The Northern Corries of the Cairngorms are riddled with interesting features to entice the winter climber, no matter what grade they climb. By virtue of its close proximity to the Cairngorm Mountain Ski Centre and the Coire Cas car park, most choose to head for Coire an t'Sneachda, which is home to innumerable high quality routes. This however, has its problems, for queues can develop on the Coire’s more popular routes, and while the British are well known for their prowess at queuing, doing so in sub-zero temperatures is rarely a pleasurable experience.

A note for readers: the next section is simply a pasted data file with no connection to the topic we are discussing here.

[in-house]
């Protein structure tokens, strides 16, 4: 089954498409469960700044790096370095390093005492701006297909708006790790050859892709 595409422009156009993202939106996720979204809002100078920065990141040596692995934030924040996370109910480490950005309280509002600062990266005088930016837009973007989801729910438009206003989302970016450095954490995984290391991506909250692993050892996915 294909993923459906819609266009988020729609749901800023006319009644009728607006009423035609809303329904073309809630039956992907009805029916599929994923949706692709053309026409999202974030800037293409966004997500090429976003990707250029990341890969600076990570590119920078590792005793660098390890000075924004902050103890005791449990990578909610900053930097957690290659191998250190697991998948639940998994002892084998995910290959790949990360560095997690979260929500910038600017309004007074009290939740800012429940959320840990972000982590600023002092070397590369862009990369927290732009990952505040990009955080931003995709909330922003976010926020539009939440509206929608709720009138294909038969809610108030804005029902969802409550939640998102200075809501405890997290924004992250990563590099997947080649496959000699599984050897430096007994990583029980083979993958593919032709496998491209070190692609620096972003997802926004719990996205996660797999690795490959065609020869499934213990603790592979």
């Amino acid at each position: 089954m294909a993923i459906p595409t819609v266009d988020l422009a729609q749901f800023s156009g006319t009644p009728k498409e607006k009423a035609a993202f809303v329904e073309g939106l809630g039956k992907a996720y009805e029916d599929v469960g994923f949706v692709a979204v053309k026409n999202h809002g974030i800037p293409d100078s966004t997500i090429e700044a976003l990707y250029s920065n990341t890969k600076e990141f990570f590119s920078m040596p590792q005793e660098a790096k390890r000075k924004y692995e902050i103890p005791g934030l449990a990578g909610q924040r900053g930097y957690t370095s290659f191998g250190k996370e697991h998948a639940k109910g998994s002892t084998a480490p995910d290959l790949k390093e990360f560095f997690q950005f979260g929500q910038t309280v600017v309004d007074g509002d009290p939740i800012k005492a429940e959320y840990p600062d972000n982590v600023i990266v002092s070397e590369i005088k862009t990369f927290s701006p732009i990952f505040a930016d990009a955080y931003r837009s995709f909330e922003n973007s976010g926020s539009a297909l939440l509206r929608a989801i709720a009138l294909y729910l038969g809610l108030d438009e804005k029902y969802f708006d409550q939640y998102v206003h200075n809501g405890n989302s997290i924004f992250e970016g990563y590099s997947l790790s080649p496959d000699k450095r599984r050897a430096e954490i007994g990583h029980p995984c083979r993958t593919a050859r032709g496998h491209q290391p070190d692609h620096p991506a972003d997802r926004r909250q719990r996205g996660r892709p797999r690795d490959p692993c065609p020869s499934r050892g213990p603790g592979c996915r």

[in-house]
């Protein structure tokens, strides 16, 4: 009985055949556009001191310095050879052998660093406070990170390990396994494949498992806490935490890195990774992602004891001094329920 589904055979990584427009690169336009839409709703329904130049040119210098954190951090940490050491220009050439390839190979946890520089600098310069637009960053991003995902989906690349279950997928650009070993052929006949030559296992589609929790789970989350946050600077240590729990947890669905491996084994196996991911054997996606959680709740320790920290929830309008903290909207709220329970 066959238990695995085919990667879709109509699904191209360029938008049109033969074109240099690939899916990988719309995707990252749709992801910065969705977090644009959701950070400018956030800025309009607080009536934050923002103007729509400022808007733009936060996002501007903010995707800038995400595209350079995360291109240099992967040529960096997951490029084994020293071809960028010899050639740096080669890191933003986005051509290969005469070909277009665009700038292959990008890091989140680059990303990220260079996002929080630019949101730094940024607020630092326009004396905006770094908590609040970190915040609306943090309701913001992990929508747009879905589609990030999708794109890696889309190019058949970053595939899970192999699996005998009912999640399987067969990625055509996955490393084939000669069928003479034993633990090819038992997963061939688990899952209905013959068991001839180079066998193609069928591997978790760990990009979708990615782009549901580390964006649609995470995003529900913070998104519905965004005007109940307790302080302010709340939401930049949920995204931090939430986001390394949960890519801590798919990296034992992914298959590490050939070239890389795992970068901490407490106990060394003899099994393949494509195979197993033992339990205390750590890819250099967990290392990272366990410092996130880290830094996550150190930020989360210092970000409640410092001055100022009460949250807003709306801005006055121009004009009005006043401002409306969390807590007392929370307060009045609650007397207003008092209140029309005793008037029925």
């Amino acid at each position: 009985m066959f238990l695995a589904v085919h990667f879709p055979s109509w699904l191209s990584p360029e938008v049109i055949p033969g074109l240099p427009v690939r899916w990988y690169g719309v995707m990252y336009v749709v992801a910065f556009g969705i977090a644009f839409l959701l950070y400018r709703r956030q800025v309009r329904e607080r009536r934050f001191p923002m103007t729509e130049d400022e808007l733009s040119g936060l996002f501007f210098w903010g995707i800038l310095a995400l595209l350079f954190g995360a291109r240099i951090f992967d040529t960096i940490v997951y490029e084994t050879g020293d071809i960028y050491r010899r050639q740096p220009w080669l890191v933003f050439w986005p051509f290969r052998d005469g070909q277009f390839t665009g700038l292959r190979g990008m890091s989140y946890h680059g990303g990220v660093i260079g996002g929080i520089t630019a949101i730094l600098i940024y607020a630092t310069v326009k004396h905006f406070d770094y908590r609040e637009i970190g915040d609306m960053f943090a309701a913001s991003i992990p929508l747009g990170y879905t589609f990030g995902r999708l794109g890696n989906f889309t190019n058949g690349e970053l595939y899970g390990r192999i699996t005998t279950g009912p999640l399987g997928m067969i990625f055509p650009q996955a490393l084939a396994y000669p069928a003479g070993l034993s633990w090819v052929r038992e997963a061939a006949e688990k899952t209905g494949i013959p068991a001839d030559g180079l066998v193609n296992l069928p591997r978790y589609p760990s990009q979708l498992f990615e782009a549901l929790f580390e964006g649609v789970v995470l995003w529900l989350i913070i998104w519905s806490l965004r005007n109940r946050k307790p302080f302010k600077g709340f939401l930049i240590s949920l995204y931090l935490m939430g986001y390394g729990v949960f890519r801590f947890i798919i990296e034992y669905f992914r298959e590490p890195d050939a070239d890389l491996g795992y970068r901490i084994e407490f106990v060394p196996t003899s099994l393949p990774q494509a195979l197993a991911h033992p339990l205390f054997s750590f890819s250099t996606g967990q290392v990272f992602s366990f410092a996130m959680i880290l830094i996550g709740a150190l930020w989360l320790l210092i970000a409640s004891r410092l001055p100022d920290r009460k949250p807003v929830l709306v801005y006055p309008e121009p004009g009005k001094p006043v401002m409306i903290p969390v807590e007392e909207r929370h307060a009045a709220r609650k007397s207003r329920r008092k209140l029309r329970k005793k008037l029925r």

Under such circumstances, it can often pay to consider alternative arrangements, and the routes in Coire an t'Sneachda’s western neighbour, Coire an Lochain, offer just that. Though the walk is further and the routes are fewer, Coire an Lochain still has a much to offer. Furthermore, it's higher than its neighbour and consequently, it comes into condition sooner and stays in condition longer, making it an ideal venue when conditions elsewhere are lean. And talking of conditions, The Vent is a route whose character is strongly dependent upon them. While the difficulty of all winter routes is very much influenced by the availability of snow and ice, rarely does this availability result in such a wide range of possible grades, for the The Vent can be climbed at either Scottish Grade II or Grade IV.